Selective high dose gamma-globulin treatment in Kawasaki disease: Assessment of clinical aspects and cost effectiveness

Noboru Sato, Tetsu Sugimura, Teiji Akagi, Rumi Yamakawa, Kanoko Hashino, Genju Eto, Motofumi Iemura, Masahiro Ishii, Hirohisa Kato

Research output: Contribution to journalArticle

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Abstract

Background: High-dose intravenous gamma-globulin (IVGG) plus aspirin (ASA) treatment is effective in preventing coronary artery complications in acute Kawasaki disease (KD). However gamma-globulin is very expensive, especially in Japan. Furthermore the indication for IVGG treatment and the optimal dose of gamma-globulin remain controversial. Objectives: To examine these two issues, we used Harada's scoring system to investigate whether a single 2 g/kg dose therapy has any advantage over the 5 day 400 mg/kg per day therapy. Methods: We studied 203 patients with KD who had no coronary artery complications on admission. Of these, 145 patients scored 4 or more on Harada score within the first 9 days of illness and were treated with IVGG treatment. Using a random number table, 72 patients were selected to receive a single 2 g/kg dose (2 g group), while the remaining 73 patients were treated with 400 mg/kg per day for 5 consecutive days (400 mg group). Those who had a Harada score of three or less received no IVGG (non-IVGG group) treatment (58 patients). Results: The incidence rate of coronary artery complications in the 2 g group was significantly lower than in the 400 mg group. The duration of high fever, positive duration of C-reactive protein and the number of hospital days in the 2 g group were each significantly shorter than in the 400 mg group. The total medical expense in the 2 g group was significantly lower than in the 400 mg group. There were no coronary artery complications in the non-IVGG group. Conclusions: It was found to be clinically more effective and more cost effective to select a patient by Harada's scoring system and, where a score of four or more was obtained, to administer a single 2 g/kg intravenous dose of gamma-globulin for acute KD.

Original languageEnglish
Pages (from-to)1-7
Number of pages7
JournalPediatrics International
Volume41
Issue number1
DOIs
Publication statusPublished - 1999
Externally publishedYes

Fingerprint

Mucocutaneous Lymph Node Syndrome
gamma-Globulins
Cost-Benefit Analysis
Coronary Vessels
Therapeutics
Acute Disease
Sick Leave
C-Reactive Protein
Aspirin
Japan
Fever
Costs and Cost Analysis
Incidence

Keywords

  • Harada's score
  • Intravenous gamma-globulin treatment
  • Kawasaki disease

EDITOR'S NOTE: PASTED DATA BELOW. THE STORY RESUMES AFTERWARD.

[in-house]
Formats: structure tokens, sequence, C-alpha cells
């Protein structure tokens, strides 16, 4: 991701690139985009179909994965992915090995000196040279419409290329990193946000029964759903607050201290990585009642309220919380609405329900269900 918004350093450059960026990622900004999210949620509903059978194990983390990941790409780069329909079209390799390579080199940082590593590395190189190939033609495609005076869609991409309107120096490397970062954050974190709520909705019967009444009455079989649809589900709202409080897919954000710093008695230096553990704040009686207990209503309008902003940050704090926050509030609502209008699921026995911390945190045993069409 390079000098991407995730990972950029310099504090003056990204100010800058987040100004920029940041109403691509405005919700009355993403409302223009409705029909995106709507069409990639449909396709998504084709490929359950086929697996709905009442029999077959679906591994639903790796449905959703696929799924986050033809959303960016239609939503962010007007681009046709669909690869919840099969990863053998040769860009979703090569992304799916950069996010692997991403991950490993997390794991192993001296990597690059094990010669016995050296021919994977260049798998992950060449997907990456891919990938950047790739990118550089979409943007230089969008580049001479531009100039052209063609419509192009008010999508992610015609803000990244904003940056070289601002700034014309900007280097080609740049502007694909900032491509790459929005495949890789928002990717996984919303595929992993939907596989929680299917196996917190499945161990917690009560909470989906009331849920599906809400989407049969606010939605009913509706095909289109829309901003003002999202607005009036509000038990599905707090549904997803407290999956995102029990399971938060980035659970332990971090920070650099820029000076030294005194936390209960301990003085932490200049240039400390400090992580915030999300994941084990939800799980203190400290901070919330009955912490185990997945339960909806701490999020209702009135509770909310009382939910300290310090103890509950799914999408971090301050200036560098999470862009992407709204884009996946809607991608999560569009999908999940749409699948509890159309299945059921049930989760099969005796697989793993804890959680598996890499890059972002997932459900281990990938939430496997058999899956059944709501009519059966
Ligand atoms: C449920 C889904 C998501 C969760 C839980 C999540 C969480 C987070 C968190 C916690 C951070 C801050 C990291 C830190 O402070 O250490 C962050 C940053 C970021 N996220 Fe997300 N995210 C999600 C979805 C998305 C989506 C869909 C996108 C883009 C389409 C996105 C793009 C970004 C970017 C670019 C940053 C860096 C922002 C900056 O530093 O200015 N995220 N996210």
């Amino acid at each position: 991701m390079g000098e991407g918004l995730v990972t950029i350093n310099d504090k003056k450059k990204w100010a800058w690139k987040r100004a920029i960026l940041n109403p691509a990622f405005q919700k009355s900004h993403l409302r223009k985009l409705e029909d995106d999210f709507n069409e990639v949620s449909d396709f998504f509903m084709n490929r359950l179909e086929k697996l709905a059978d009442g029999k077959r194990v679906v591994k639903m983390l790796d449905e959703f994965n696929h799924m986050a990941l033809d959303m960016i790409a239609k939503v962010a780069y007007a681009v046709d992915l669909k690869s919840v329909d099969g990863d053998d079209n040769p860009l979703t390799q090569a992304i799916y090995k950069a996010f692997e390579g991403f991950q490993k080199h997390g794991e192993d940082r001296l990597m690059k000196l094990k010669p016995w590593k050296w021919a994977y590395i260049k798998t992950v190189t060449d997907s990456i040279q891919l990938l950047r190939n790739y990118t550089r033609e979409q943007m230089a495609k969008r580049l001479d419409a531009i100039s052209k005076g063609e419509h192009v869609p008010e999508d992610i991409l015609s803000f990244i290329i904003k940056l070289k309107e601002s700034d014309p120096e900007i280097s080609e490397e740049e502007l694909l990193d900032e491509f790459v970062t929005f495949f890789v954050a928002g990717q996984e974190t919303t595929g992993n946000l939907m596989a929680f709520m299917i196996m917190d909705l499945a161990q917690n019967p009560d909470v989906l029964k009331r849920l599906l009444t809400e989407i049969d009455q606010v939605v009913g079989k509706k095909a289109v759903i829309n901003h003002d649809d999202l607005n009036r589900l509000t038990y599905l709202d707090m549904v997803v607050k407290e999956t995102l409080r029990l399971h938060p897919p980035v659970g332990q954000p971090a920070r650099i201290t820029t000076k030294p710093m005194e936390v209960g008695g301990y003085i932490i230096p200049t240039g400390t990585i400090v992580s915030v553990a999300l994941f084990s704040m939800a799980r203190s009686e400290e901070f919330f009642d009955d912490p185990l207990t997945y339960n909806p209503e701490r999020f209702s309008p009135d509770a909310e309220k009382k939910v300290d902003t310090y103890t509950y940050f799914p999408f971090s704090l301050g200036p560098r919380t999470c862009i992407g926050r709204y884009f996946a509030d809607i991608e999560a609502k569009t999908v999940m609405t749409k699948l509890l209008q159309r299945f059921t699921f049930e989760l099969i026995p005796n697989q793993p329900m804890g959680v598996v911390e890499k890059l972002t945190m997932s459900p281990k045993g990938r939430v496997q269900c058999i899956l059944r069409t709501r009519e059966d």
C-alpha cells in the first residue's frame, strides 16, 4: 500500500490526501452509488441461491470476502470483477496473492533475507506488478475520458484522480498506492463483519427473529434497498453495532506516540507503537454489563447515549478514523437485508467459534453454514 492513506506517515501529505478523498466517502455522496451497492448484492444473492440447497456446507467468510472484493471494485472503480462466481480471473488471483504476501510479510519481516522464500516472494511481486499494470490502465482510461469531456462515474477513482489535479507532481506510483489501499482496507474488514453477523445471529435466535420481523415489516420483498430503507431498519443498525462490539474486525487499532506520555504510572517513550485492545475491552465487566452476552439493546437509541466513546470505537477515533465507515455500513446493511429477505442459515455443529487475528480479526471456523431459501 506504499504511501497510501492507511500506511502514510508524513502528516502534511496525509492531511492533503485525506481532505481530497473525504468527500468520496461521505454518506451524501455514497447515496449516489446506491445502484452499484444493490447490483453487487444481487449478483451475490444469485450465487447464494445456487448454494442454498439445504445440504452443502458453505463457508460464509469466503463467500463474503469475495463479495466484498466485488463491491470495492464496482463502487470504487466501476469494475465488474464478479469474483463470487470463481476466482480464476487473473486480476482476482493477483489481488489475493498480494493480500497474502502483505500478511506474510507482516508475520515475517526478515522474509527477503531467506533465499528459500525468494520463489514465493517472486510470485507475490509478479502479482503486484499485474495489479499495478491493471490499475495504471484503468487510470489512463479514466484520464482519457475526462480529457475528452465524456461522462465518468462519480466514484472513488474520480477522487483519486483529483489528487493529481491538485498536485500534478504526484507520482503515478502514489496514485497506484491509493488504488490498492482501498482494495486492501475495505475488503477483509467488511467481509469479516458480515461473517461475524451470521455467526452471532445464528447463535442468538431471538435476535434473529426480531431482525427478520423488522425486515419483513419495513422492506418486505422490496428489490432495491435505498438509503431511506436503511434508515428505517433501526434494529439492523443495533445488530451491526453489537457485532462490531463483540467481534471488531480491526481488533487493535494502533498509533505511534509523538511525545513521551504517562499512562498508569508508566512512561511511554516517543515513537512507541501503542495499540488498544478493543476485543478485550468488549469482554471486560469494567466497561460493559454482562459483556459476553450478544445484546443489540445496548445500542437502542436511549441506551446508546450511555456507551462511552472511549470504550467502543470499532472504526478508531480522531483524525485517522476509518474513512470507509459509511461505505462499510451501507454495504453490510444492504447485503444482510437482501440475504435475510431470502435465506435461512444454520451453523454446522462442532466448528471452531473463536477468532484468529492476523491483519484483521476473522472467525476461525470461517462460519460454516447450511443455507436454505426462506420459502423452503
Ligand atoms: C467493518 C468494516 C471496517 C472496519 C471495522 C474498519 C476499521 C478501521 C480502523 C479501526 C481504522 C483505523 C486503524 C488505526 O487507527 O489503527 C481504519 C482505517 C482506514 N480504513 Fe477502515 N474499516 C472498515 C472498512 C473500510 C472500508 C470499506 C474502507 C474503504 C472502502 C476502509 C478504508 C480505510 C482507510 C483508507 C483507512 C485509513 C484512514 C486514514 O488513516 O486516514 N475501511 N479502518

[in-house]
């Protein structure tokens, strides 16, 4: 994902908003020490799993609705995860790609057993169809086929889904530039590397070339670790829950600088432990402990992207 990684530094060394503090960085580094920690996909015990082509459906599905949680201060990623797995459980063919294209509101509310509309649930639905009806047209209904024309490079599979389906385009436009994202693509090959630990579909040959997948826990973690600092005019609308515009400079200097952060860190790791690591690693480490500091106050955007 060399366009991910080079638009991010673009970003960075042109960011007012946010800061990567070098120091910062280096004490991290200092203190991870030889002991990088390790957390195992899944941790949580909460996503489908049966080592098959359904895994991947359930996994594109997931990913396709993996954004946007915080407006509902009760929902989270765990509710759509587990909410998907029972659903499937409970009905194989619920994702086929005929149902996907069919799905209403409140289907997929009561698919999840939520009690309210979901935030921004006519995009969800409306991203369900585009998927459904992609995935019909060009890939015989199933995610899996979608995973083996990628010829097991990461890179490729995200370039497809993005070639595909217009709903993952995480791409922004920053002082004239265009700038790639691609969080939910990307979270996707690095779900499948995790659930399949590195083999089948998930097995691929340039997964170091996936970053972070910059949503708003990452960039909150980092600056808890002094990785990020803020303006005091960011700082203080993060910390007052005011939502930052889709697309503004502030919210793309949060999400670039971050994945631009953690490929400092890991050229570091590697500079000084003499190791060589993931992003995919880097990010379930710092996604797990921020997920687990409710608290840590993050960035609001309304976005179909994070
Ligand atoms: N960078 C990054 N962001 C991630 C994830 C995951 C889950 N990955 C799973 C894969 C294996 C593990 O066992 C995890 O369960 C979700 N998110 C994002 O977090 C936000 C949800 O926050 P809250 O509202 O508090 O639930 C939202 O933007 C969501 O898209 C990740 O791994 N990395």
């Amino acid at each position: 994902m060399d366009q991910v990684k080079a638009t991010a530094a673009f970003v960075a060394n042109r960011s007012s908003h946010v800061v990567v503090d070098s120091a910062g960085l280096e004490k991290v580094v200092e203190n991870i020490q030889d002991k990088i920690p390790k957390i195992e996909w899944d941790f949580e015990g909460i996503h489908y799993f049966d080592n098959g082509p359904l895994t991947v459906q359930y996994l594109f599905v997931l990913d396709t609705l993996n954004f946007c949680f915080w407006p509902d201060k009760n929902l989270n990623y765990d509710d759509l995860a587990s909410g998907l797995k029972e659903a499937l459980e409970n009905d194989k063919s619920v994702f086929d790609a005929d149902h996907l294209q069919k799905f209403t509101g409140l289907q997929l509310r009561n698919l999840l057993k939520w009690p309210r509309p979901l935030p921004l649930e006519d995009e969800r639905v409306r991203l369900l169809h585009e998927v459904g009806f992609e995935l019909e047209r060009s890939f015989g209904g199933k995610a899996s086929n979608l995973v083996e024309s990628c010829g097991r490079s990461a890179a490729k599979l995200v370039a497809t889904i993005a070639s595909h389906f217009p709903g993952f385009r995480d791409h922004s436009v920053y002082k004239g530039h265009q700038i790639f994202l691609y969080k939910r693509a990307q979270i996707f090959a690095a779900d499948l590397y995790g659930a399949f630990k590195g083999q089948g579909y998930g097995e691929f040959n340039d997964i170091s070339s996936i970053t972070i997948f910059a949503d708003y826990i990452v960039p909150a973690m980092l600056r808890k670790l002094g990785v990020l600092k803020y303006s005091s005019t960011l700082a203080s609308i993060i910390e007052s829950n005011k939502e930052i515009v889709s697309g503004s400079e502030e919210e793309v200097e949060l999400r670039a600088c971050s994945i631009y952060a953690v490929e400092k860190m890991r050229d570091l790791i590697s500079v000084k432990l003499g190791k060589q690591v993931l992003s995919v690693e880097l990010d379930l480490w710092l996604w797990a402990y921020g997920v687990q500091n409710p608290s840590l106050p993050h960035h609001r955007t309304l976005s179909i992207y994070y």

• Medical cost
  • Optimal dose

ASJC Scopus subject areas

  • Pediatrics, Perinatology, and Child Health

Cite this

Selective high dose gamma-globulin treatment in Kawasaki disease : Assessment of clinical aspects and cost effectiveness. / Sato, Noboru; Sugimura, Tetsu; Akagi, Teiji; Yamakawa, Rumi; Hashino, Kanoko; Eto, Genju; Iemura, Motofumi; Ishii, Masahiro; Kato, Hirohisa.

In: Pediatrics International, Vol. 41, No. 1, 1999, p. 1-7.

Research output: Contribution to journalArticle

Sato, Noboru ; Sugimura, Tetsu ; Akagi, Teiji ; Yamakawa, Rumi ; Hashino, Kanoko ; Eto, Genju ; Iemura, Motofumi ; Ishii, Masahiro ; Kato, Hirohisa. / Selective high dose gamma-globulin treatment in Kawasaki disease : Assessment of clinical aspects and cost effectiveness. In: Pediatrics International. 1999 ; Vol. 41, No. 1. pp. 1-7.
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T1 - Selective high dose gamma-globulin treatment in Kawasaki disease

T2 - Assessment of clinical aspects and cost effectiveness

AU - Sato, Noboru

AU - Sugimura, Tetsu

AU - Akagi, Teiji

AU - Yamakawa, Rumi

AU - Hashino, Kanoko

AU - Eto, Genju

AU - Iemura, Motofumi

AU - Ishii, Masahiro

AU - Kato, Hirohisa

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AB - Background: High-dose intravenous gamma-globulin (IVGG) plus aspirin (ASA) treatment is effective in preventing coronary artery complications in acute Kawasaki disease (KD). However gamma-globulin is very expensive, especially in Japan. Furthermore the indication for IVGG treatment and the optimal dose of gamma-globulin remain controversial. Objectives: To examine these two issues, we used Harada's scoring system to investigate whether a single 2 g/kg dose therapy has any advantage over the 5 day 400 mg/kg per day therapy. Methods: We studied 203 patients with KD who had no coronary artery complications on admission. Of these, 145 patients scored 4 or more on Harada score within the first 9 days of illness and were treated with IVGG treatment. Using a random number table, 72 patients were selected to receive a single 2 g/kg dose (2 g group), while the remaining 73 patients were treated with 400 mg/kg per day for 5 consecutive days (400 mg group). Those who had a Harada score of three or less received no IVGG (non-IVGG group) treatment (58 patients). Results: The incidence rate of coronary artery complications in the 2 g group was significantly lower than in the 400 mg group. The duration of high fever, positive duration of C-reactive protein and the number of hospital days in the 2 g group were each significantly shorter than in the 400 mg group. The total medical expense in the 2 g group was significantly lower than in the 400 mg group. There were no coronary artery complications in the non-IVGG group. Conclusions: It was found to be clinically more effective and more cost effective to select a patient by Harada's scoring system and, where a score of four or more was obtained, to administer a single 2 g/kg intravenous dose of gamma-globulin for acute KD.

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KW - Medical cost

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